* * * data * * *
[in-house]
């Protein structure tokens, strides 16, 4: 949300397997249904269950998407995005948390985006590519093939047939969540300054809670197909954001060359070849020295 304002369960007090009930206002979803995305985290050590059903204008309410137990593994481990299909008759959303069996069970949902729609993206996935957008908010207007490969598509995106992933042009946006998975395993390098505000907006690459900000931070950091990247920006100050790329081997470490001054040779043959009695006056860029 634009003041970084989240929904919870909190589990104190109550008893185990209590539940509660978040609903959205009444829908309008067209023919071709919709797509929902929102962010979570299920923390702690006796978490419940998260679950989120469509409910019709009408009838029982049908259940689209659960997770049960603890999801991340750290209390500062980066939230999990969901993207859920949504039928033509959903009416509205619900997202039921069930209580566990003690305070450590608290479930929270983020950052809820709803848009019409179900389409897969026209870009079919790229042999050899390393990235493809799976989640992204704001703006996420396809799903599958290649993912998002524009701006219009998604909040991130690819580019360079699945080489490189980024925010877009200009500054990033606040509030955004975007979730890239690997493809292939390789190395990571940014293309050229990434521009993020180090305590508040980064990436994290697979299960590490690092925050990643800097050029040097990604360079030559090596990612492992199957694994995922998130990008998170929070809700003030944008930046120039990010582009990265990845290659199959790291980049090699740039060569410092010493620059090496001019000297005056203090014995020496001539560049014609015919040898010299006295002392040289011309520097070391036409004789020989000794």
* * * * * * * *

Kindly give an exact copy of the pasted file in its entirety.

[in-house]
């Protein structure tokens, strides 16, 4: 949300397997249904269950998407995005948390985006590519093939047939969540300054809670197909954001060359070849020295 304002369960007090009930206002979803995305985290050590059903204008309410137990593994481990299909008759959303069996069970949902729609993206996935957008908010207007490969598509995106992933042009946006998975395993390098505000907006690459900000931070950091990247920006100050790329081997470490001054040779043959009695006056860029 634009003041970084989240929904919870909190589990104190109550008893185990209590539940509660978040609903959205009444829908309008067209023919071709919709797509929902929102962010979570299920923390702690006796978490419940998260679950989120469509409910019709009408009838029982049908259940689209659960997770049960603890999801991340750290209390500062980066939230999990969901993207859920949504039928033509959903009416509205619900997202039921069930209580566990003690305070450590608290479930929270983020950052809820709803848009019409179900389409897969026209870009079919790229042999050899390393990235493809799976989640992204704001703006996420396809799903599958290649993912998002524009701006219009998604909040991130690819580019360079699945080489490189980024925010877009200009500054990033606040509030955004975007979730890239690997493809292939390789190395990571940014293309050229990434521009993020180090305590508040980064990436994290697979299960590490690092925050990643800097050029040097990604360079030559090596990612492992199957694994995922998130990008998170929070809700003030944008930046120039990010582009990265990845290659199959790291980049090699740039060569410092010493620059090496001019000297005056203090014995020496001539560049014609015919040898010299006295002392040289011309520097070391036409004789020989000794």